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Trekking through the great mountains rejuvenates the mind and the soul in a way that no other activity can. From the wonderful views to the thrilling new avenues, it gives the body a purpose to walk forward and challenge itself into taking these treks.

I have always been a fan of trekking while walking even to my nearby grocery store seems like a pain to me, but trekking unleashes my hidden power and allows me to relax even when my adrenaline is pumping.

In my life, I have been through several treks, yet there are some treks that open the mind and make you want to go there again and again. It makes you a better person and shows you what you are capable of. While such treks are rare, where your whole personality undergoes a beautiful change, but they are impossible. I had such an experience when I trekked to Sandakphu.

Sandakphu is said to be the highest region, about 11,914 above sea level in the West Bengal Region. What makes this trek thrilling is not just its staggering height, but also the flora and fauna that is spread across the journey. The moment I started with my trek I noticed how wonderfully the lush green evergreen forest is complemented by the white coloured snow-capped mountains.

This trek took me through the borders of India and Nepal, and I got to experience not just the natural beauty but also the distinct culture of both these countries.

The Trek

Jaubari: My trek started from the wonderland of Jaubari, which is in the Darjeeling district. This is the base camp of the trek. My trekking group had about 10 people, and all of us were more nervous than excited. The trek is known to be daunting, but the reward for greater than that subtle discouragement that was revolving in our minds.

My day at Jaubari started with a magnificent sunrise. I got excited and hastily got ready to get dressed into the trekking outfit.

The trek started, and we all huddled together motivating each other. The weather was great, and so were our spirits. As we started with the trek, the wonderful natural surrounding was hard to miss. At first, I was having trouble breathing, but as the trail became easier, so did my breathing. This helped me to fully appreciate the beauty that lay ahead of me. This picturesque route then takes a route down and up to a few hills, till we finally reached the sleepy hamlet of Tumling, which is about 10,000 feet.

Tumling is a beautiful hill station that provides some magnificent view of Sandakphu or the Sleeping Buddha as it is fondly called. There are many park benches that one can sit on and gaze at the wondrous mountain peak, and pray to reach the summit successfully. The town is specially made beautiful by the small tinned roof houses which are ever so colourful.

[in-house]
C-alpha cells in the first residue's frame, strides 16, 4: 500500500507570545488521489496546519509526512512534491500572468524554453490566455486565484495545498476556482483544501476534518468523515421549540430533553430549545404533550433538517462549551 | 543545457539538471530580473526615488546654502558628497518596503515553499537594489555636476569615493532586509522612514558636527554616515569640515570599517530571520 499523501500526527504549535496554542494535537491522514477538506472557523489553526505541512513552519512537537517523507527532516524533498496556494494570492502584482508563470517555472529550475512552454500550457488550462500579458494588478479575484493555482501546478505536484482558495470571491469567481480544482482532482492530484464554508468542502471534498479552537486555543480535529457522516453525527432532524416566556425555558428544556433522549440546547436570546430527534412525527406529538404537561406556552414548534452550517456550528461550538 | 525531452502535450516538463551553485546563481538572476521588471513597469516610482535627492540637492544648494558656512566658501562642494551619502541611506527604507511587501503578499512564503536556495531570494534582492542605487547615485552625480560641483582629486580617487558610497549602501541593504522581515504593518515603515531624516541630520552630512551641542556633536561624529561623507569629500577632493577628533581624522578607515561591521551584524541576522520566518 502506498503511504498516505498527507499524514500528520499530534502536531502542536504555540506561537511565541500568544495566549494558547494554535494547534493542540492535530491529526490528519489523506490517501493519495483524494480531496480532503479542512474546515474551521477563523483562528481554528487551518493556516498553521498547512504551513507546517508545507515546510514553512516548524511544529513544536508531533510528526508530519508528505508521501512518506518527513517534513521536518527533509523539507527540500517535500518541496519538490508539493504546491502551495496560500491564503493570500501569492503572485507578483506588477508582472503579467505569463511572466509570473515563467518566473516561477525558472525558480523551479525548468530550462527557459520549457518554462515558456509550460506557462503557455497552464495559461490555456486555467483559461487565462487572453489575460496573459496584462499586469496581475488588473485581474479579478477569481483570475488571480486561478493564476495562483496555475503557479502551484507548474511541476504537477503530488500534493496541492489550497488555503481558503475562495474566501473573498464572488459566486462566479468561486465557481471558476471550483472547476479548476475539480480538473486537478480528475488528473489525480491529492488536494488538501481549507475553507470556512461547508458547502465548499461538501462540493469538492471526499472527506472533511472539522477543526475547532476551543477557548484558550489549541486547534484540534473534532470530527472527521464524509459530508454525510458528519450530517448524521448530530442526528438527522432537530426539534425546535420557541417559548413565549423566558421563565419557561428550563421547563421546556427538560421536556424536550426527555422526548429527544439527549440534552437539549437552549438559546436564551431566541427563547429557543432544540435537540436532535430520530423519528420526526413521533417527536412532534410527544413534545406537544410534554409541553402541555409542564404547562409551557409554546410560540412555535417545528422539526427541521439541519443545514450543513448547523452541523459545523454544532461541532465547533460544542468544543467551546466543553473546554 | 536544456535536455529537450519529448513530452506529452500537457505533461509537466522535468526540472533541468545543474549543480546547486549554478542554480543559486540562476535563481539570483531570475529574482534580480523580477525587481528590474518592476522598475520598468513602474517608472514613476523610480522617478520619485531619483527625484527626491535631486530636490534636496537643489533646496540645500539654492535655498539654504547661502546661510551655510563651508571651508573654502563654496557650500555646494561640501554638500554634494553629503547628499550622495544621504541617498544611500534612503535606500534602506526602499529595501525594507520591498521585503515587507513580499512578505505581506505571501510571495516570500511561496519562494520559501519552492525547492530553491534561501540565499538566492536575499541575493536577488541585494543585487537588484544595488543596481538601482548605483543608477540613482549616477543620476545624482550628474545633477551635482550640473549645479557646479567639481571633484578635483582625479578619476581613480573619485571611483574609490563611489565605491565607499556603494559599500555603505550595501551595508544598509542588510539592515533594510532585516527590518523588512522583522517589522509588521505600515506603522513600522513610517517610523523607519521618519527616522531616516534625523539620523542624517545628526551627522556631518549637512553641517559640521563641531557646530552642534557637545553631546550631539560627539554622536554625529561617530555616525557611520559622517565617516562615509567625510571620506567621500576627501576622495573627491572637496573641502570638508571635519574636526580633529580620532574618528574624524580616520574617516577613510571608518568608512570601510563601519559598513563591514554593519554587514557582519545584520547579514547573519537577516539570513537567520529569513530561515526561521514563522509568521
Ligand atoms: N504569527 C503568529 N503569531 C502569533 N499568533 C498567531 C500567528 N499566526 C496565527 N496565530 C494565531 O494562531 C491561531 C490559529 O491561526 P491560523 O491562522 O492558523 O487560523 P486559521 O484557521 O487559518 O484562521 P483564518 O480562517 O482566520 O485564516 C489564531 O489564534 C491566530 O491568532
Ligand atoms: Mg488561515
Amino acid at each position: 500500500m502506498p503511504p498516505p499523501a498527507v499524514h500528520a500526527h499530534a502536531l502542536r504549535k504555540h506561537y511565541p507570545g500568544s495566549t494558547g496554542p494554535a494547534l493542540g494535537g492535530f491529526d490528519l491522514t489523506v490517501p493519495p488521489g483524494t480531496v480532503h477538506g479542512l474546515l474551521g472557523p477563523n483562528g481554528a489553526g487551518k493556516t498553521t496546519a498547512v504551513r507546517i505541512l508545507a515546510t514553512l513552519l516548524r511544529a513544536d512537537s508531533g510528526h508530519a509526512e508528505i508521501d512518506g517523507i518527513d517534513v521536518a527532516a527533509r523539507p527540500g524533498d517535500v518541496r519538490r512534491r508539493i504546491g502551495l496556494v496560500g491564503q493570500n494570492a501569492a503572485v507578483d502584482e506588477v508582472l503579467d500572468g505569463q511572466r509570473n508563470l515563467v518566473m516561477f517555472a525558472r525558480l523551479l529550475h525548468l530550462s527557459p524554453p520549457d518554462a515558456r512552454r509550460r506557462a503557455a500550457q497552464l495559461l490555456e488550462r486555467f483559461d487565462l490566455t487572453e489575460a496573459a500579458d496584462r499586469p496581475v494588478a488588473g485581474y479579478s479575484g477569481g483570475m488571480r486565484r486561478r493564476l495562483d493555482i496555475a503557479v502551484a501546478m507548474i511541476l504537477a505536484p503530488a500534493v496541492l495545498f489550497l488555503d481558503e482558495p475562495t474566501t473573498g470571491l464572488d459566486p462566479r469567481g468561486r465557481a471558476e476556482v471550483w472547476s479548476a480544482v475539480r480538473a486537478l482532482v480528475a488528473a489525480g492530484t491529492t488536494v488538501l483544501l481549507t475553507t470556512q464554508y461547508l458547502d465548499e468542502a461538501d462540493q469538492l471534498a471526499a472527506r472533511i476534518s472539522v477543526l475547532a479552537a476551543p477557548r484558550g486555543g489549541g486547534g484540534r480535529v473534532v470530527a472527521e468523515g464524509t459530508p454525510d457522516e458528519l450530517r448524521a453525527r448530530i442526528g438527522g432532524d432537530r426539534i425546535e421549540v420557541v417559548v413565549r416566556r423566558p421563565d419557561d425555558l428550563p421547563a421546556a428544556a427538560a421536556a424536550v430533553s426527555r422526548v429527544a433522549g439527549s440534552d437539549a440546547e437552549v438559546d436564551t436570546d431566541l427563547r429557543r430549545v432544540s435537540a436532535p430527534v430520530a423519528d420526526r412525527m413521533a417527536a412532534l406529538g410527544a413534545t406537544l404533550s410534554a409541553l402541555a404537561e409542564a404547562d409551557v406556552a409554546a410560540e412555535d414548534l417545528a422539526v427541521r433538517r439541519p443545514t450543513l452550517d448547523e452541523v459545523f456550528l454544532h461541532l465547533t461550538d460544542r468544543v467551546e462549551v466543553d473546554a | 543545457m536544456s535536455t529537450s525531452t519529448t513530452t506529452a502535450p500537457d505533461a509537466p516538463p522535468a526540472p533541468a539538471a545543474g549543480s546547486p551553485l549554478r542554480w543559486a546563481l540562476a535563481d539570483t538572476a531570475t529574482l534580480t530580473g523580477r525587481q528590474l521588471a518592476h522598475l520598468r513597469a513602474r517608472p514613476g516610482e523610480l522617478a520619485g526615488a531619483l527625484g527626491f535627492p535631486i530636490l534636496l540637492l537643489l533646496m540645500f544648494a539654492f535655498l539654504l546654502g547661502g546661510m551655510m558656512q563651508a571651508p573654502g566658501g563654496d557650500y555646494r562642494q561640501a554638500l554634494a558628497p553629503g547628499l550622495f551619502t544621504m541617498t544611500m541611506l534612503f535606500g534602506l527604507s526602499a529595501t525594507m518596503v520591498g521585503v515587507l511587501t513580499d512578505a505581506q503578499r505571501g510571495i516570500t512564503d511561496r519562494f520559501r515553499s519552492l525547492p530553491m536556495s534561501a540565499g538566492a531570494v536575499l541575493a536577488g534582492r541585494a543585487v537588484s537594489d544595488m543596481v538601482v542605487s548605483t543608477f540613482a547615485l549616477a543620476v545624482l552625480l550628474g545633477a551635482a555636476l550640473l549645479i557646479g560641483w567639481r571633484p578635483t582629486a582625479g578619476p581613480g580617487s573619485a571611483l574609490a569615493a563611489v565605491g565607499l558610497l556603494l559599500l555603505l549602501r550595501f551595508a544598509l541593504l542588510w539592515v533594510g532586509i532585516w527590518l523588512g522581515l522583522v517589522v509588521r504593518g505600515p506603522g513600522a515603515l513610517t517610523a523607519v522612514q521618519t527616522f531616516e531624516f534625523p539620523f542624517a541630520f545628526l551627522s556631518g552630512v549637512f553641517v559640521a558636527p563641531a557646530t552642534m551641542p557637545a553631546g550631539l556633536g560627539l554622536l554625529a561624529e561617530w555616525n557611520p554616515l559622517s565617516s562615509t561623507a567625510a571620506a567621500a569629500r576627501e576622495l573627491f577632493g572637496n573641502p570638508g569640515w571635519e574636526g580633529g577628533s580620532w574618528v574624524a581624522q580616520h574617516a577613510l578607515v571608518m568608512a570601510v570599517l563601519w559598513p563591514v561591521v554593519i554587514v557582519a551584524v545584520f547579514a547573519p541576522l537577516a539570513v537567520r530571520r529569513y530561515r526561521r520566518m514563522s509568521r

We decided to rest in the wonderful town of Tumling. As we gazed at the stars we waited in anticipation for this day to end, and the next to begin so that we could continue on our quest.

As the second day fell into the horizon, all of us had fallen into sync. We knew the pattern by now, and our walking had acquired a more determined rhythm. The trail from here is mostly downhill, which allowed me to catch my breath and helped me relax my body and my legs. This part is not strenuous, but it can be a little risky, with the sloping roads and the slippery surface.

The trail continued on a downhill trek till we reached Gairibas. This little place was only a kilometre away from the famous Singalila National Park. This is the stage of the trek, where permits suddenly become necessary. We obtained our permit from the main overarching gate of the National Park and proceeded to walk inside the Park.

Singalila National Park

source: pallab seth

This is where the trek got exceedingly beautiful and everything was diverse and serene. There was so much unseen and in heard of flora fauna all around me. It gets very hard to take your eyes off the epic and resplendent nature that surrounds you. This part of the trek literally takes you through the lap of nature. I looked around to find all kinds of different flora and fauna like- ageless Oak, Pine, Silver Fir, Birch, Magnolia and several variants of Bamboo trees, besides more than 500 kinds of orchids, several variants of Primulas, Geranium, and Rhododendrons that add a vibrancy in the two blooming seasons of the region.